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Zero based budgeting and rollover budgeting

Zero-based budgeting is an approach to planning and decision-making which reverses the working process of traditional budgeting. In traditional incremental budgeting, departmental managers justify only variances versus past years, based on the assumption that the "baseline" is automatically approved. By contrast, in zero-based budgeting, every line item of the budget must be approved, rather than only changes.[1] During the review process, no reference is made to the previous level of expenditure. Zero-based budgeting requires the budget request be re-evaluated thoroughly, starting from the zero-base. This process is independent of whether the total budget or specific line items are increasing or decreasing.

The term "zero-based budgeting" is sometimes used in personal finance to describe "zero-sum budgeting", the practice of budgeting every dollar of income received, and then adjusting some part of the budget downward for every other part that needs to be adjusted upward.

Zero based budgeting also refers to the identification of a task or tasks and then funding resources to complete the task independent of current resourcing.


Efficient allocation of resources, as it is based on needs and benefits rather than history.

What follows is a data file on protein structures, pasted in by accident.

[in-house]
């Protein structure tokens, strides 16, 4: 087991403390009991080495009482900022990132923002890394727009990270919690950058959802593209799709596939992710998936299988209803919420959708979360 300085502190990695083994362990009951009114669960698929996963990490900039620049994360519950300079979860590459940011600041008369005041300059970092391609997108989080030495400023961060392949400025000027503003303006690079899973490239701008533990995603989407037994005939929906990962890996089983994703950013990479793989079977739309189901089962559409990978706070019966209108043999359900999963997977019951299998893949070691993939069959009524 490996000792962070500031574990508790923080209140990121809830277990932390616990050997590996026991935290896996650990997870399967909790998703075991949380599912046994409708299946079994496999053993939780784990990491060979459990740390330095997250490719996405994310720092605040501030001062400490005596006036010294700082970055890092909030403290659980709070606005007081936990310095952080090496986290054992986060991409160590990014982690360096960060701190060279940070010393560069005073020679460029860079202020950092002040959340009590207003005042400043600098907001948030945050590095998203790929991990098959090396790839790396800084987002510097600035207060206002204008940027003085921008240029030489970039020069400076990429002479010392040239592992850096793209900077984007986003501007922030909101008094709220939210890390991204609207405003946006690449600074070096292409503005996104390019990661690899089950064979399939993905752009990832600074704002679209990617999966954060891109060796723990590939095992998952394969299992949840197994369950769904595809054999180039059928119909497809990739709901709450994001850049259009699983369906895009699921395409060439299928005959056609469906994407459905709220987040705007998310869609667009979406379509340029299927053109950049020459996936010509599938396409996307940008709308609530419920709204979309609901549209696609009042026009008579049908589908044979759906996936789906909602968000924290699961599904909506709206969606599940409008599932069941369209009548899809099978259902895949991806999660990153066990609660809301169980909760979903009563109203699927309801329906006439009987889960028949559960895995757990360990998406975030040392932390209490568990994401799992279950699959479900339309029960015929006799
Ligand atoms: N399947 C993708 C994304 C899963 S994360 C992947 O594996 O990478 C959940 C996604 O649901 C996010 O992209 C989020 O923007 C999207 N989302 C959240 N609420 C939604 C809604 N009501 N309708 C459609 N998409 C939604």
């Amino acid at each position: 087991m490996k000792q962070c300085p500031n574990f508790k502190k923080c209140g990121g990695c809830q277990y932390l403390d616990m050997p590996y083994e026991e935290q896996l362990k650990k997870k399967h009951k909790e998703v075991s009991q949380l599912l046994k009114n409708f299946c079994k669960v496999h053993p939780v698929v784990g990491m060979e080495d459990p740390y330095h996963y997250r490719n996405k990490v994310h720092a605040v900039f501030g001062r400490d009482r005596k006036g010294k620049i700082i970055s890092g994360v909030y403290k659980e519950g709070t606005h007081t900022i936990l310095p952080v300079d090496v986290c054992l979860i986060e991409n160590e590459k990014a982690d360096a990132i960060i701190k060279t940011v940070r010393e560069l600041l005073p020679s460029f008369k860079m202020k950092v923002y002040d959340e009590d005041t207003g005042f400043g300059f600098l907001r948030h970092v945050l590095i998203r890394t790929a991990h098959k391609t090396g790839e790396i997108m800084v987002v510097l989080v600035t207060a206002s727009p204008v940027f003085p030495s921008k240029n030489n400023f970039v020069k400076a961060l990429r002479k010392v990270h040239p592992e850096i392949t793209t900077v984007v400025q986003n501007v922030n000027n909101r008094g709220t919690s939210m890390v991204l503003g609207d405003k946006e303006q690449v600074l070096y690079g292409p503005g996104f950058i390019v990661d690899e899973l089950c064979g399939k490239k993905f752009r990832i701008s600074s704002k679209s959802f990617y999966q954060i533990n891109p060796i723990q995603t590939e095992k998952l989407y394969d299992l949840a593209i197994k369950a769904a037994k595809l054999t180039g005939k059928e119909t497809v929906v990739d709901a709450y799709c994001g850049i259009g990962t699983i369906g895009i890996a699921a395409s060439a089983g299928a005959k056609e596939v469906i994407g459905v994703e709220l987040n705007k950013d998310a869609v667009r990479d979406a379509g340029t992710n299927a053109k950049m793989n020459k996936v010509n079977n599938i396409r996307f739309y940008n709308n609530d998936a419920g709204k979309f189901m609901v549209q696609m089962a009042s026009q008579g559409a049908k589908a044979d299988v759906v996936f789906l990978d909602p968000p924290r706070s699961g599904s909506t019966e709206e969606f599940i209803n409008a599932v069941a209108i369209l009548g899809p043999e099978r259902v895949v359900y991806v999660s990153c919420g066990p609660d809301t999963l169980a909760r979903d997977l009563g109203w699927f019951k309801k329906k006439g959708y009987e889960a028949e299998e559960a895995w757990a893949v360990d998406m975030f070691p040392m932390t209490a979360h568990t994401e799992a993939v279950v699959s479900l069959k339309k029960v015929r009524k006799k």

Drives managers to find cost effective ways to improve operations.

Detects inflated budgets.

Increases staff motivation by providing greater initiative and responsibility in decision-making.

Increases communication and coordination within the organization.

Identifies and eliminates wasteful and obsolete operations.

Identifies opportunities for outsourcing.

Forces cost centers to identify their mission and their relationship to overall goals.

Helps in identifying areas of wasteful expenditure, and if desired, can also be used for suggesting alternative courses of action.


More time-consuming than incremental budgeting.

Justifying every line item can be problematic for departments with intangible outputs.

Requires specific training, due to increased complexity vs. incremental budgeting.

In a large organization, the amount of information backing up the budgeting process may be overwhelming.

its implement on big scale not on small scale industries

A rollover budget is a budget in which the funds, if not spent in a particular month, roll over into that budget for the following month, adding to the allocation for that particular month.


A rollover budget offers many advantages. It prevents you from going into debt because the budget amounts represent what you have really spent. It is easy to spot areas where you have problems spending money, because the category will constantly be in the negative. It also makes it easy to divide your annual expenses and save for them each month. You can have a category for property taxes, and contribute to it each month, and you will be able to pay your taxes when the time comes.


One disadvantage of rollover budget is that it can be difficult to recover from a bad month. If you overspent for some reason, it can be difficult the next month to come out even because the money is already missing from your budget, and you may continuously roll over negative budget amounts. Another disadvantage is that you may be spending money from the categories with extra money in it without realizing it to cover your negative balances.


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